What Soane made of this aspect of the masonic tradition is hard to say. The aim of the exhibition is by no means to argue for the complete reappraisal of his architectural legacy based on his becoming – at the advanced age of 60 – a freemason. As James Campbell points out in his article ‘Sir John Soane and the Freemasons: The New Temple and the Lost Ark’, included in the publication that accompanies the exhibition, there is scant evidence of Soane’s attendance at lodge meetings in the years that followed his initiation. Considering the proximity of Lincoln’s Inn Fields to Great Queen Street, difficulty of access can hardly be claimed as an excuse. Yet, like any other institution, freemasonry can be seen as composed of an idea and a reality and Soane’s collection of masonic books, a number of which are on display, at least points towards some intellectual engagement. John Jackson’s portrait of Soane in masonic regalia, hung in the Picture Room at Soane’s Museum, likewise indicates his happiness to be publicly identifiable as a freemason.
Temperamentally speaking, the more mystical aspects of freemasonry seem better suited to JM Gandy, whose monumental watercolours ‘Comparative Characteristics of Thirteen Selected Styles of Architecture’ and ‘Comparative Architecture Continued, an Emblematic Sketch’ are also displayed. These works were the visual accompaniment to his attempt to write a universal history of architectural symbolism, ‘The Art, Philosophy and Science of Architecture’. Unfortunately, there are no records of a Gandy in lodge membership lists, except that of his younger brother John Peter. Yet, the fact that JM Gandy’s ‘Comparative Architecture … An Emblematic Sketch’ strikingly uses the same visual language as the frontispiece to one of Soane’s French masonic works, certainly would appear to indicate the likelihood of his familiarity with freemasonry as a body of thought.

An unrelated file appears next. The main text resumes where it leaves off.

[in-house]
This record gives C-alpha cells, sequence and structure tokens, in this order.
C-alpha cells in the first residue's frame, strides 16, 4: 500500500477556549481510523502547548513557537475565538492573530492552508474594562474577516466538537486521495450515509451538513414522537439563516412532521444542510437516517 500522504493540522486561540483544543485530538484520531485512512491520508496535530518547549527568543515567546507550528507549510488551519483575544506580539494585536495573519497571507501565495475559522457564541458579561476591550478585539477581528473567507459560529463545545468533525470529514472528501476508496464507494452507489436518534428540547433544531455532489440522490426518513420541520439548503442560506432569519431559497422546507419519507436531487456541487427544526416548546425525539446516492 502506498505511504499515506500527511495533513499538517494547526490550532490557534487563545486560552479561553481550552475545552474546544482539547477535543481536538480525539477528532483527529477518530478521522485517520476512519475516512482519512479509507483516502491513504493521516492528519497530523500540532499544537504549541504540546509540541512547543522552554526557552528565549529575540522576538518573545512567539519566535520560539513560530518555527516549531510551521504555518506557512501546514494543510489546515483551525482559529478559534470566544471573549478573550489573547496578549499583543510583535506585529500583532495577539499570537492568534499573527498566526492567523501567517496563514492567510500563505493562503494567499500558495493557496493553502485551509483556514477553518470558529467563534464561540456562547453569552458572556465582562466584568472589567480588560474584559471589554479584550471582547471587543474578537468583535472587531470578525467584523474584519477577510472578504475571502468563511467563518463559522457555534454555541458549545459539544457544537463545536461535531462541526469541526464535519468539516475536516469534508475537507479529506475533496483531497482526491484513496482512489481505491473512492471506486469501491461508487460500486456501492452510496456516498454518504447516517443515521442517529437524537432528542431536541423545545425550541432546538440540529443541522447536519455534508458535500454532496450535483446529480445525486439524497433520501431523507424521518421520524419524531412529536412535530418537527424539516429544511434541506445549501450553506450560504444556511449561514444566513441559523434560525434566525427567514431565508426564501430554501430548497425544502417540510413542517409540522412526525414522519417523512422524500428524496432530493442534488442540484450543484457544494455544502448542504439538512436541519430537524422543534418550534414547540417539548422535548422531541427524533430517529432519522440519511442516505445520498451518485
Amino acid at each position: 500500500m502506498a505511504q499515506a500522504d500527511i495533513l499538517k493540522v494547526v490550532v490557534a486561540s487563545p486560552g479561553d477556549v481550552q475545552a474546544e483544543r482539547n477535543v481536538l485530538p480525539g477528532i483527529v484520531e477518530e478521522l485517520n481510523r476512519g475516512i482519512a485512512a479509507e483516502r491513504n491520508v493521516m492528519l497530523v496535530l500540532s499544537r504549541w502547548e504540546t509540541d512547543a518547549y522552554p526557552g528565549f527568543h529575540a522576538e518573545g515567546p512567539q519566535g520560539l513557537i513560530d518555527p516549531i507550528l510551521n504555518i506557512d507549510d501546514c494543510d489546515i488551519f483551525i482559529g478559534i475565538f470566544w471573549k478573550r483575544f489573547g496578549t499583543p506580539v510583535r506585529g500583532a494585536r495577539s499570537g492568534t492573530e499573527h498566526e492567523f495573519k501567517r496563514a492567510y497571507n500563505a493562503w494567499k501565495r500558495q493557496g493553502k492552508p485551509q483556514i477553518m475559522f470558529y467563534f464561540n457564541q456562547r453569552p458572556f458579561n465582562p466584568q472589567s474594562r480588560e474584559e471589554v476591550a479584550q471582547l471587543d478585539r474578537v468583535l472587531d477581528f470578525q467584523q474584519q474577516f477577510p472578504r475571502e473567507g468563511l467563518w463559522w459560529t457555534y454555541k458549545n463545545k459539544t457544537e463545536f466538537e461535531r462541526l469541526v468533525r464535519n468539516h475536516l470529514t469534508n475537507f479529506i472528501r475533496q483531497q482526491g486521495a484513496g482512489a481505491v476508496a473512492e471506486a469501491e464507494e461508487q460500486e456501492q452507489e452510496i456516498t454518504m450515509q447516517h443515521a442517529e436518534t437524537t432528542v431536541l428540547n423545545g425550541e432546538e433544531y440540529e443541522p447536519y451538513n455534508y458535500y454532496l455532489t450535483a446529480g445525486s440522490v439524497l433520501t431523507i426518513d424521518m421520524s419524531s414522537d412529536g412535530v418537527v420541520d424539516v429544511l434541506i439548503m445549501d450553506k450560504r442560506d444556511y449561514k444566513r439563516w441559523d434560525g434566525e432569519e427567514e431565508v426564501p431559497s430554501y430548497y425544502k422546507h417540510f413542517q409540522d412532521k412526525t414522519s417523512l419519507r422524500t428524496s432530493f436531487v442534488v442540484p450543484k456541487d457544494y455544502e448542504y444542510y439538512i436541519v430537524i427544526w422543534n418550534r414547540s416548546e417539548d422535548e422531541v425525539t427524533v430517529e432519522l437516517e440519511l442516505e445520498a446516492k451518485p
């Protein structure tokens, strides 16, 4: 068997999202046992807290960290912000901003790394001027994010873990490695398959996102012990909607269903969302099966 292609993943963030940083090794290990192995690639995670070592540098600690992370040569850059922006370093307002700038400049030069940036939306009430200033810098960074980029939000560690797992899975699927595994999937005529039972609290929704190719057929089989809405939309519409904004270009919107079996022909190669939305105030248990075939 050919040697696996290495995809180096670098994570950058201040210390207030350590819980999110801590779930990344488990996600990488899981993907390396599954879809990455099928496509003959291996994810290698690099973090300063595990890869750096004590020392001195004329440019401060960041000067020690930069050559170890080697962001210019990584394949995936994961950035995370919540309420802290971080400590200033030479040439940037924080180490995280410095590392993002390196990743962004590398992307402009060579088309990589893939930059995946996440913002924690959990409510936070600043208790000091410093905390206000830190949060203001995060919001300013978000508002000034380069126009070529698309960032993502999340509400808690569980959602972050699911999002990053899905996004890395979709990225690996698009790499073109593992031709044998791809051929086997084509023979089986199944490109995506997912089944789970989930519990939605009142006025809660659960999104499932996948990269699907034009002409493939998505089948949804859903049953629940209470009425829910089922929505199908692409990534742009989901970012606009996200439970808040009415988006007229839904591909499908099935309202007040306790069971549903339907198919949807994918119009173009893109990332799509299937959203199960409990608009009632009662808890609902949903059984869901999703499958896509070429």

The question may reasonably be asked: what meaning do the antiquarian preoccupations of 18th-century freemasons hold in the 21st century? To answer it, we may think about the reconstruction of Soane’s Ark of the Masonic Covenant against the backdrop of Factum Foundation’s other projects, which develop and apply digital technologies to record and recreate cultural artefacts. Unusually, in the case of the Ark, traditional means were favoured over digital and master joiners and woodcarvers at Houghtons of York carried out the construction. As a Factum exhibition, however, the link goes beyond the process of construction and circulates around the series of issues that we engage with: of how historical artefacts should be conserved and transmitted to future generations, the role of the historical imagination in accurately piecing together lost artworks and the idea that all artworks, whether through the hand of a conservator or through the loss of the context in which they were created, are in a sense lost. In light of this, Soane’s Ark of the Masonic Covenant and the antiquarian concerns that constitute its background have an important message for us: that history is ultimately a process of translation and whether through interpretation or copying we keep the past alive.
The reconstruction of the Ark of the Masonic Covenant was generously supported by the United Grand Lodge of England in celebration of the tercentenary of the establishment of freemasonry in London in 1717. Following the exhibition, the Ark will return to Great Queen Street, where it will be reinstated in the current incarnation of Freemasons’ Hall.
The Foyle Space, Sir John Soane’s Museum, until 21 January 2018